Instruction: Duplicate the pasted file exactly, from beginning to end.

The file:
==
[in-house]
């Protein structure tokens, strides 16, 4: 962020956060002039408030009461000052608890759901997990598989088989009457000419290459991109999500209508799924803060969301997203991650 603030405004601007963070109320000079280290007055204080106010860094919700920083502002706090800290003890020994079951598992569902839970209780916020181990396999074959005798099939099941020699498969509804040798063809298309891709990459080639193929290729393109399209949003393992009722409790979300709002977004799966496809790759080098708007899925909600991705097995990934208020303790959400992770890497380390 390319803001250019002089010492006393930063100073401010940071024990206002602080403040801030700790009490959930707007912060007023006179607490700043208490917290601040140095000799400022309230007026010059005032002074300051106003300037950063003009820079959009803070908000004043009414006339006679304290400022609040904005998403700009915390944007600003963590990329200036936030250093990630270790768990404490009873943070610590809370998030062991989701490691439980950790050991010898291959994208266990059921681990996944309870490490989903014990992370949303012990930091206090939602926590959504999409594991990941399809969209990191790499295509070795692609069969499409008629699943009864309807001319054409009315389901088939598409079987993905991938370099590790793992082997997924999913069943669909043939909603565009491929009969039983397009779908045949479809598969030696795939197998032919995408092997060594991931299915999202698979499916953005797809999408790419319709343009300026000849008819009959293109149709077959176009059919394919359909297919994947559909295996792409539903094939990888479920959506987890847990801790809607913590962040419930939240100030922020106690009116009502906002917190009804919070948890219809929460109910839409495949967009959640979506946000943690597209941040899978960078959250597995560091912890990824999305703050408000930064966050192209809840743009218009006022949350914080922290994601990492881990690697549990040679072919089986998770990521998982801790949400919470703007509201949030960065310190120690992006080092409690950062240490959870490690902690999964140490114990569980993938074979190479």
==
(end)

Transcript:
[in-house]
């Protein structure tokens, strides 16, 4: 962020956060002039408030009461000052608890759901997990598989088989009457000419290459991109999500209508799924803060969301997203991650 603030405004601007963070109320000079280290007055204080106010860094919700920083502002706090800290003890020994079951598992569902839970209780916020181990396999074959005798099939099941020699498969509804040798063809298309891709990459080639193929290729393109399209949003393992009722409790979300709002977004799966496809790759080098708007899925909600991705097995990934208020303790959400992770890497380390 390319803001250019002089010492006393930063100073401010940071024990206002602080403040801030700790009490959930707007912060007023006179607490700043208490917290601040140095000799400022309230007026010059005032002074300051106003300037950063003009820079959009803070908000004043009414006339006679304290400022609040904005998403700009915390944007600003963590990329200036936030250093990630270790768990404490009873943070610590809370998030062991989701490691439980950790050991010898291959994208266990059921681990996944309870490490989903014990992370949303012990930091206090939602926590959504999409594991990941399809969209990191790499295509070795692609069969499409008629699943009864309807001319054409009315389901088939598409079987993905991938370099590790793992082997997924999913069943669909043939909603565009491929009969039983397009779908045949479809598969030696795939197998032919995408092997060594991931299915999202698979499916953005797809999408790419319709343009300026000849008819009959293109149709077959176009059919394919359909297919994947559909295996792409539903094939990888479920959506987890847990801790809607913590962040419930939240100030922020106690009116009502906002917190009804919070948890219809929460109910839409495949967009959640979506946000943690597209941040899978960078959250597995560091912890990824999305703050408000930064966050192209809840743009218009006022949350914080922290994601990492881990690697549990040679072919089986998770990521998982801790949400919470703007509201949030960065310190120690992006080092409690950062240490959870490690902690999964140490114990569980993938074979190479």